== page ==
KUALA LUMPUR, Oct 6 – The government’s decision to make it compulsory for civil servants to be vaccinated against COVID-19 is sanctioned under syariah (Islamic law) and shouldn’t be considered as restricting individual freedom, said a syariah expert.
Dr Syed Shahridzan Syed Mohamed, who is Federal Territory Mufti Office (PMWP) Principal Assistant Mufti (Research), said that based on siyasah syar’iyyah (authority to act according to the benefit), the government can take disciplinary action against the group of people disobeying the order related to the public interest.
“Islam, through siyasah syar’iyyah, gives the government full right to issue certain orders to help manage an emergency like COVID-19.
“Under siyasah syar’iyyah, disciplinary action by the government can be categorised as mild punishment,” he told Bernama when recently contacted.
Syed Shahridzan said that vaccinations are for the public good and that cooperation is necessary for success.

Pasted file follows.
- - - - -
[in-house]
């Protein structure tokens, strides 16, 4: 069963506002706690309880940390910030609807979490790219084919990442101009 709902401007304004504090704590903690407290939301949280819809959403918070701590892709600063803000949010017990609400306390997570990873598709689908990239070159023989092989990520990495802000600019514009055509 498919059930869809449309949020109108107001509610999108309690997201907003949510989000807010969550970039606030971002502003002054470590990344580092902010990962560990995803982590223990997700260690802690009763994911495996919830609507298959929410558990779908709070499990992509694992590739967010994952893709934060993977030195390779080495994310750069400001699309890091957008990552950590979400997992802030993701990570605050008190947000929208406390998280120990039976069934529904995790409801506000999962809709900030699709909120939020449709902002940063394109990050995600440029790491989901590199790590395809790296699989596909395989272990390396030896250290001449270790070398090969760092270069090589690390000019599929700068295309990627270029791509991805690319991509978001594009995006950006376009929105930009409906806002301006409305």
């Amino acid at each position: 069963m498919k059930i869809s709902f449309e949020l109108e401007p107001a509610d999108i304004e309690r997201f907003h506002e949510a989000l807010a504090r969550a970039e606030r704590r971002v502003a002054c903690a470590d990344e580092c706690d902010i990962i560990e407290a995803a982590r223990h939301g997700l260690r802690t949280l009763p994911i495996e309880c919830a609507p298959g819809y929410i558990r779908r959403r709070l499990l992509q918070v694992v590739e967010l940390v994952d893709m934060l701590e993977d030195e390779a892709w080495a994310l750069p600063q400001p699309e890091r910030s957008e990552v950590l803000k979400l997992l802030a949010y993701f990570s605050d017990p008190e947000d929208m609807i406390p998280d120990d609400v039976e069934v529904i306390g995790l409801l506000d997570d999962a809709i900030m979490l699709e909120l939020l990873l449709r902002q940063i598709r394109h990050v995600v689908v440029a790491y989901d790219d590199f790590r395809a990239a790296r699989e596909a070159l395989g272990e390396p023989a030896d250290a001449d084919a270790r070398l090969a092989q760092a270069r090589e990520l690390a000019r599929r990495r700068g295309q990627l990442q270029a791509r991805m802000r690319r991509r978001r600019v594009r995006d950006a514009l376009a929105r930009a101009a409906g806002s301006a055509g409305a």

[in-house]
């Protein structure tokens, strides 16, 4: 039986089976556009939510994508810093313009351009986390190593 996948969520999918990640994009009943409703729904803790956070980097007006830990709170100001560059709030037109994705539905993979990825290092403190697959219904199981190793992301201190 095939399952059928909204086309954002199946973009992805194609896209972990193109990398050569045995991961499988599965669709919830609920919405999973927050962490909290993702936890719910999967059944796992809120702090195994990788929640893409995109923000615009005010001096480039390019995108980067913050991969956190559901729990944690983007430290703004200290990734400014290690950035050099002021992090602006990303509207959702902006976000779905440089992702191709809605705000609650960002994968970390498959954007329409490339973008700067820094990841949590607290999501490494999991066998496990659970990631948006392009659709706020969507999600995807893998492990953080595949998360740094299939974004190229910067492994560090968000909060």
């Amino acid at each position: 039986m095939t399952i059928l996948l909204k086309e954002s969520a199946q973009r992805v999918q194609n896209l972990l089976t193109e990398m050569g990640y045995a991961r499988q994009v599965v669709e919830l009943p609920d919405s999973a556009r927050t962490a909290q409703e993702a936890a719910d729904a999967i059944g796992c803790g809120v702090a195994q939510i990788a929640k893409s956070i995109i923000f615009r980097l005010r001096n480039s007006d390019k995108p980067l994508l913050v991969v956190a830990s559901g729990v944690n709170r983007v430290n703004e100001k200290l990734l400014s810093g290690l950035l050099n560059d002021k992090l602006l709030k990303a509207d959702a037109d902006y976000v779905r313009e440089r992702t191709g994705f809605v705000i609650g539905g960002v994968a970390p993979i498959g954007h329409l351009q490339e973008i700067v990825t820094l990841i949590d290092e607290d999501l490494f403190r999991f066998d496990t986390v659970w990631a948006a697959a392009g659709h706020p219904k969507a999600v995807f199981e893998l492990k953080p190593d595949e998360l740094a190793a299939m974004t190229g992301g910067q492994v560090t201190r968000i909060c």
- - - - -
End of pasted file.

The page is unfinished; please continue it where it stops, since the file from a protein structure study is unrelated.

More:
“We utilise the fiqh (principle) that “al-masalahatu al-‘ammatu muqaddamatun ‘ala al-maslahati al-khaassati” (the public interest takes precedence over private interest), in this case.
“The government can require civil servants to get the COVID-19 vaccine based on maslahat (benefit).
“With the advantage provided by siyasah syar’iyyah, the government could make the COVID-19 vaccine compulsory for all citizens,” he said.
Syed Shahridzan said it was based on the fiqh that “tasarruful Imami ‘ala al-ra‘iyyati manutun bil maslahati” (the ruler’s decision for the people is to be executed in their interest).
He added that the majority of Muslims in Malaysia belong to the Sunnah Wal Jamaah school of thought that makes it obligatory to follow a ruler’s orders in matters related to the public interest and not against syariah.
On Sept 30, the Public Service Department (JPA) made it mandatory for federal civil servants to get a COVID-19 vaccine which must be completed by Nov 1, 2021.
Based on the JPA statement, nearly 98 per cent of civil servants have been vaccinated, while 1.6 per cent (or 16,902 people) have yet to register.
Civil servants are bound by the Public Officers (Conduct and Discipline) Regulations 1993.